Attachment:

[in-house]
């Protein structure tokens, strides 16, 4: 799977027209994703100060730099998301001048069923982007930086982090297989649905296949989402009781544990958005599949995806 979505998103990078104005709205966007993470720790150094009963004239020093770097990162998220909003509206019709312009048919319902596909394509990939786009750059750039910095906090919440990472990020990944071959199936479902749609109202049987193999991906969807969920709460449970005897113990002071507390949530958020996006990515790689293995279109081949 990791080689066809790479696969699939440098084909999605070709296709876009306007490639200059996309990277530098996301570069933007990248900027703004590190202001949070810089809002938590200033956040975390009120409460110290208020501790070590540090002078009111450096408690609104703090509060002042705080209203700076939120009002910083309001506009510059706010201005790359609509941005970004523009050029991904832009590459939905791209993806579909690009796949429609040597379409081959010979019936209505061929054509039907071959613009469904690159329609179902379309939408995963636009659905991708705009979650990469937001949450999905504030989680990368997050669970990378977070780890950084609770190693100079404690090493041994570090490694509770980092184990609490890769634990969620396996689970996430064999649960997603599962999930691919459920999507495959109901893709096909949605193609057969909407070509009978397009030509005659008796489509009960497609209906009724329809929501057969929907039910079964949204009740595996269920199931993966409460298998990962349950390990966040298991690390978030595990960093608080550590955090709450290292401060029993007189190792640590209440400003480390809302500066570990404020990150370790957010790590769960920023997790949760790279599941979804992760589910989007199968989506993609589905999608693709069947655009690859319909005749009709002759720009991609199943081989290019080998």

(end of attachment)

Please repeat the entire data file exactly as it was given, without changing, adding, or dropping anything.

[in-house]
């Protein structure tokens, strides 16, 4: 799977027209994703100060730099998301001048069923982007930086982090297989649905296949989402009781544990958005599949995806 979505998103990078104005709205966007993470720790150094009963004239020093770097990162998220909003509206019709312009048919319902596909394509990939786009750059750039910095906090919440990472990020990944071959199936479902749609109202049987193999991906969807969920709460449970005897113990002071507390949530958020996006990515790689293995279109081949 990791080689066809790479696969699939440098084909999605070709296709876009306007490639200059996309990277530098996301570069933007990248900027703004590190202001949070810089809002938590200033956040975390009120409460110290208020501790070590540090002078009111450096408690609104703090509060002042705080209203700076939120009002910083309001506009510059706010201005790359609509941005970004523009050029991904832009590459939905791209993806579909690009796949429609040597379409081959010979019936209505061929054509039907071959613009469904690159329609179902379309939408995963636009659905991708705009979650990469937001949450999905504030989680990368997050669970990378977070780890950084609770190693100079404690090493041994570090490694509770980092184990609490890769634990969620396996689970996430064999649960997603599962999930691919459920999507495959109901893709096909949605193609057969909407070509009978397009030509005659008796489509009960497609209906009724329809929501057969929907039910079964949204009740595996269920199931993966409460298998990962349950390990966040298991690390978030595990960093608080550590955090709450290292401060029993007189190792640590209440400003480390809302500066570990404020990150370790957010790590769960920023997790949760790279599941979804992760589910989007199968989506993609589905999608693709069947655009690859319909005749009709002759720009991609199943081989290019080998």